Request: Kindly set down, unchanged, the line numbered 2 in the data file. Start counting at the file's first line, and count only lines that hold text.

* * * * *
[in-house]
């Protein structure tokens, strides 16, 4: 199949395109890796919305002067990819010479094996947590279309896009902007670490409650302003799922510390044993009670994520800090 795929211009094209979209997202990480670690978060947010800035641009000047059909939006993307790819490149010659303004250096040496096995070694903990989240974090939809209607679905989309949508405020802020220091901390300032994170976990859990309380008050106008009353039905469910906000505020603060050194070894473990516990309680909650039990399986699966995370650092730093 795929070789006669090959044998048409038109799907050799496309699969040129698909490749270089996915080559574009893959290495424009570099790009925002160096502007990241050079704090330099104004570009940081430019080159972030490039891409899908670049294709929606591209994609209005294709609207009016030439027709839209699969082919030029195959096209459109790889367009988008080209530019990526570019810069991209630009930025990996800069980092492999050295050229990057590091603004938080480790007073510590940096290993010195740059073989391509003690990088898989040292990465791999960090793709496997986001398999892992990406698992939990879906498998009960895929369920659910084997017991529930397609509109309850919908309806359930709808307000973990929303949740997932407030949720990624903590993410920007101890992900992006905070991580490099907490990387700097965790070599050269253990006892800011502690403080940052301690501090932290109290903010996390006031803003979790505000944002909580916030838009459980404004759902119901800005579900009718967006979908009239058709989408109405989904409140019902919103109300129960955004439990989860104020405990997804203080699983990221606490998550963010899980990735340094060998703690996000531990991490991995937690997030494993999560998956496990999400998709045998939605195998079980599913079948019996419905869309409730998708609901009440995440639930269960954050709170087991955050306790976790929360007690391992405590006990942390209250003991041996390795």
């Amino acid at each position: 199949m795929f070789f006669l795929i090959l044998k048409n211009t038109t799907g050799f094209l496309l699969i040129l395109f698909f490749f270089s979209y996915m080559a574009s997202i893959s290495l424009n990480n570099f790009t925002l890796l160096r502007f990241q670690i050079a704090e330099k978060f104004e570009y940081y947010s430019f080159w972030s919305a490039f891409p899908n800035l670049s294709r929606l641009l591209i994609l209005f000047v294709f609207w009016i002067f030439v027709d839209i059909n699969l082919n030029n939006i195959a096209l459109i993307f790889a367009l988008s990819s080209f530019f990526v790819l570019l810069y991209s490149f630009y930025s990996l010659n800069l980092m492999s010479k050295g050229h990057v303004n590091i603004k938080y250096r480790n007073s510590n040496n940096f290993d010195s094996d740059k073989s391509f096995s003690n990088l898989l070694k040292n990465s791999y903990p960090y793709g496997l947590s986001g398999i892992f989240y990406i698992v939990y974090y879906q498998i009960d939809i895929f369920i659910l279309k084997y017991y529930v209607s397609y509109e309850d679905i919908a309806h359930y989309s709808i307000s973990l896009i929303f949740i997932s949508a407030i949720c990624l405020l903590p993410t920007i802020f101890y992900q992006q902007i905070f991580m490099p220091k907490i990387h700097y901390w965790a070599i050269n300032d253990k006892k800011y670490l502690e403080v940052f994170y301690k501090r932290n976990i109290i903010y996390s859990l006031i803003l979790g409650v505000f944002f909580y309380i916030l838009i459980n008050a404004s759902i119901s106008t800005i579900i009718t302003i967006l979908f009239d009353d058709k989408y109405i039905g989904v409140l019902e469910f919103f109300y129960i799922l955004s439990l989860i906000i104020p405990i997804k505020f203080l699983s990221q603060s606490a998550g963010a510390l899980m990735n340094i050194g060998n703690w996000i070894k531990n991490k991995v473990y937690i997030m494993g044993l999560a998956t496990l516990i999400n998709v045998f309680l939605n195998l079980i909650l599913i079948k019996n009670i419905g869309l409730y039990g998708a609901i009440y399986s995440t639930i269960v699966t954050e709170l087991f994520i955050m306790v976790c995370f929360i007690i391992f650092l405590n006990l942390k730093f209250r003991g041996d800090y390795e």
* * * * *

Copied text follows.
């Protein structure tokens, strides 16, 4: 199949395109890796919305002067990819010479094996947590279309896009902007670490409650302003799922510390044993009670994520800090 795929211009094209979209997202990480670690978060947010800035641009000047059909939006993307790819490149010659303004250096040496096995070694903990989240974090939809209607679905989309949508405020802020220091901390300032994170976990859990309380008050106008009353039905469910906000505020603060050194070894473990516990309680909650039990399986699966995370650092730093 795929070789006669090959044998048409038109799907050799496309699969040129698909490749270089996915080559574009893959290495424009570099790009925002160096502007990241050079704090330099104004570009940081430019080159972030490039891409899908670049294709929606591209994609209005294709609207009016030439027709839209699969082919030029195959096209459109790889367009988008080209530019990526570019810069991209630009930025990996800069980092492999050295050229990057590091603004938080480790007073510590940096290993010195740059073989391509003690990088898989040292990465791999960090793709496997986001398999892992990406698992939990879906498998009960895929369920659910084997017991529930397609509109309850919908309806359930709808307000973990929303949740997932407030949720990624903590993410920007101890992900992006905070991580490099907490990387700097965790070599050269253990006892800011502690403080940052301690501090932290109290903010996390006031803003979790505000944002909580916030838009459980404004759902119901800005579900009718967006979908009239058709989408109405989904409140019902919103109300129960955004439990989860104020405990997804203080699983990221606490998550963010899980990735340094060998703690996000531990991490991995937690997030494993999560998956496990999400998709045998939605195998079980599913079948019996419905869309409730998708609901009440995440639930269960954050709170087991955050306790976790929360007690391992405590006990942390209250003991041996390795």